Botswana - Africa attitude to ICC wrong
New York - Botswana's President Ian Khama Monday hit out at African leaders who refuse to co-operate with the International Criminal Court saying it put the continent "on the wrong side of history".
Khama, giving a keynote speech to the ICC's annual meeting, particularly hit out at a decision by an African Union summit this year to oppose arrest warrants issued for late Libyan strongman Muammar Gaddafi and other African leaders.
"This decision is a serious setback in the battle against impunity in Africa and undermines efforts to confront war crimes and crimes against humanity which are committed by some leaders on the continent," Khama said.
"Such a move also places Africa on the wrong side of history. It is a betrayal of the innocent and helpless victims of such crimes."
Africa has more state members of the ICC than any other region - with 33 out of 120 signatories - but the tribunal's work has also proved controversial as all of its official investigations have been in Africa. Many African presidents say the continent is unfairly targeted.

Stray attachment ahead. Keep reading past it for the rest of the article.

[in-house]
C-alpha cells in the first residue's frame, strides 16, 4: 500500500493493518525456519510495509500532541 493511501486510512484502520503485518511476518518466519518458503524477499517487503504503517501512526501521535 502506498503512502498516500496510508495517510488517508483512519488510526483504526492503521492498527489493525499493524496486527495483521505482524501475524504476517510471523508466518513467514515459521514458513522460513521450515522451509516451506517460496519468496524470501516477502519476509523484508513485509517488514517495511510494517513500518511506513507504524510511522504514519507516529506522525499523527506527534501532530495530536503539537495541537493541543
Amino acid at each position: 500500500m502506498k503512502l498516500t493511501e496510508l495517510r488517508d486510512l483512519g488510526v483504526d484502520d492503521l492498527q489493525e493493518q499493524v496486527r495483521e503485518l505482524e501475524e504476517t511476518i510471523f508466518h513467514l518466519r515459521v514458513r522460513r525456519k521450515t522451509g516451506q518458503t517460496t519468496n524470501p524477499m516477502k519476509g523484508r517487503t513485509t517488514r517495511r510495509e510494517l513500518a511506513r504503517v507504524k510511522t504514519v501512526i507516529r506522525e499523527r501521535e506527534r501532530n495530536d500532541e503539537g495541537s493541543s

"I specifically note with regret that at a recent summit held in Malabo, Equatorial Guinea, in June 2011, the African Union formally decided not to co-operate with the ICC over the indictments and arrest warrants against some leaders," said Khama, who has been a strong supporter of the tribunal.
The ICC has also issued a warrant for genocide against Sudan's President Omar al-Bashir. Former Ivory Coast president Laurent Gbagbo is now in custody at the tribunal's headquarters in The Hague.
"We need to have the political will and the moral courage to hold accountable, without fear or favour, anyone in authority - including a sitting head of state - when he or she is suspected of having committed crimes against innocent people," Khama said.